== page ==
In six weeks, in six months, in six years, your practice will be somewhere. The question is will your practice be where you want it to be, where you would like it to be?
That depends if you are sitting in the front seat of the car and ‘driving' your practice to where you would like it to be or are you a ‘passenger' in the back seat just hoping for the best and leaving the ‘driving' to everyone else.
Will your practice be the type you want – the size you want? Will it be as profitable as you want it to be?
The choice is yours.
But before we can get started on the road trip to get your practice from where it is today to where you would like it to be, you need to take stock of who you are, what you have and what you want.
The more specific you can be the better. Saying you want a larger practice is nice but basically meaningless.
What does ‘larger' mean? You would get 10 different answers if we asked 10 different chiropractors.
You need to be more specific.
Today you are seeing 100 patients per week and one year from today you want to be seeing 175 patients per week.
That's a measurable goal.
Evaluate everything in your practice:
- The number of patients you see in a week
- The number of new patients you see each month
- The average number of visits a patient has with you before discontinuing your services
- The average dollar amount you bill per patient
- The percent of dollars billed that was actually collected from the patient or insurance company
- The amount of revenue you generate from ‘non-adjustment' income sources
- The work efficiency of your employees
If it's measurable write it down.
When you are finished you should have no less than 50 very measurable elements that make up your practice.
You could have well over 100 if you really think about it for a while.
Once you've got the list, prioritize it.
If you could change only one thing on the list, what would it be? That becomes number one on the list. Then keep going until you have ranked the entire list.
Now you need to assign a starting number to each of the items on the list.
Average dollars billed per patient. How much is it? If you don't know, just finding the answers to each of the items listed will go a long way to getting you to where you hope to be.
How much do you really know about your practice? Well, isn't it time you found out?
Remember, we are trying to get you from being the sight-seeing passenger in the back of the car hoping for the best, to becoming the driver of the car who decides where you are going and how and when you are going to get there.
Getting all the answers to all the questions could take a lot of time and effort but without a starting point you can't get to your destination.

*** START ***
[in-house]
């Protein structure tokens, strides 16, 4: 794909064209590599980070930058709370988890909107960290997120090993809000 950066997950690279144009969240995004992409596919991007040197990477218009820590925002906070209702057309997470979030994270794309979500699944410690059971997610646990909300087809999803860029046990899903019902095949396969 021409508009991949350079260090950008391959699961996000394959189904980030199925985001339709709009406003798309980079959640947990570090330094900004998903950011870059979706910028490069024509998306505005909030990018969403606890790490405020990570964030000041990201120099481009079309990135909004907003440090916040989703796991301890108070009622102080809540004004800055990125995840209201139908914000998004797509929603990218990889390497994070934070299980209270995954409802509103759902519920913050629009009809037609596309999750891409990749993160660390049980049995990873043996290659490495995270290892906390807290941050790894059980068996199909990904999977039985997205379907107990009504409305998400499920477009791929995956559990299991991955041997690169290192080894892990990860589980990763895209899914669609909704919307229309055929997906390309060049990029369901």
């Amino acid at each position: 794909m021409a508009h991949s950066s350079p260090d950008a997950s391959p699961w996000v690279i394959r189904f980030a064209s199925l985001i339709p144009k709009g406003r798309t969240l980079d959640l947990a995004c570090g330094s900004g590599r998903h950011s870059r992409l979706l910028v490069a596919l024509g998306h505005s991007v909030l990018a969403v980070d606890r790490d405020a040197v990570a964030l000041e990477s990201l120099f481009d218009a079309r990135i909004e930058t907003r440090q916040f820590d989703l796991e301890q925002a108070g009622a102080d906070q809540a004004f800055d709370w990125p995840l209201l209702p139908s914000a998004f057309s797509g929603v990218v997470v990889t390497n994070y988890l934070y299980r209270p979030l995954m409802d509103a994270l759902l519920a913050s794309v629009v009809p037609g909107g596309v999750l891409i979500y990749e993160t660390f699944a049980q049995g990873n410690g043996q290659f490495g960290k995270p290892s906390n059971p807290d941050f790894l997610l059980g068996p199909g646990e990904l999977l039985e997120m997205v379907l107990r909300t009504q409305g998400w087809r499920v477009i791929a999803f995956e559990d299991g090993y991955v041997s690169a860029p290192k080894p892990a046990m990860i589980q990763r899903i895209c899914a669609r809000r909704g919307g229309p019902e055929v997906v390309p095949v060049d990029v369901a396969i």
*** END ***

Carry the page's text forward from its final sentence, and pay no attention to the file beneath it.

Once you've made the list, prioritized the list and assigned a starting value to everything on the list, we can get started.
Start with the highest prioritized item. Let's say it's the average life value of a patient.
Well, there are three ways we can get that figure higher:
- See the patient for more visits per week/month/year
- Increase the fee per visit
- Generate added revenue from the patient by more effectively developing additional revenue streams
Now you go further and develop a measurable plan for each of the subgroups. How can you see the typical patient for more visits than he or she is now averaging?
Make a list.
First you have to make a list of the reasons why patients stop coming:
- Too long of a wait? How long do they wait?
- Hours open not convenient for patient
- Patient saw no reason to continue coming
- Billing problems
- Insurance problems
- What else?
Every patient stops coming for a reason. We can't fix it until we know what's broken.
Get the idea?
You need to make a subproject list with every item from your primary list.
If you have 50 items on your main list and 5 sub-items for each, you now have 250 measurable factors to measure and fix.
A lot of work? You bet it is. But it will go a long way to determining where you will be 6 months or 6 years from now.
Once all the lists are done and all the questions have been answered, you need to come up with a specific measurable plan to improve each one.
You need to implement the idea and measure it again several days or weeks later.
If you are moving in the right direction (your intended written goal) keep going. If progress is not being made, it's time to go off in a different direction and try again.
It may take 2 tries … it may take 10 tries, but you will hit upon the right turn in the road.
Just define where you are … where you would like to be … when you would like to get there … and how you plan on getting there.
Measure every step of the way. Your efforts, your results and how they compare to what you wanted to accomplish in writing.
This simple, time consuming, but effective road map design course will take you to wherever you want to be in life, not just with your chiropractic practice but with anything and everything in life you would like to change.
If you would like to make more money or less money … read more books or fewer books. Start an exercise program or end one … gain some weight or lose some.
It doesn't matter.
Write down what you want, where you are now, how you are going to get where you want to get. Measure the changes you make on a daily or weekly basis and enjoy the rest of your life from the driver's seat in the car, not as a back seat passenger always hoping for the best but not in control of your own future.
P.S. As always, if you decide to start this project tomorrow … well tomorrow never comes. Start it now – today!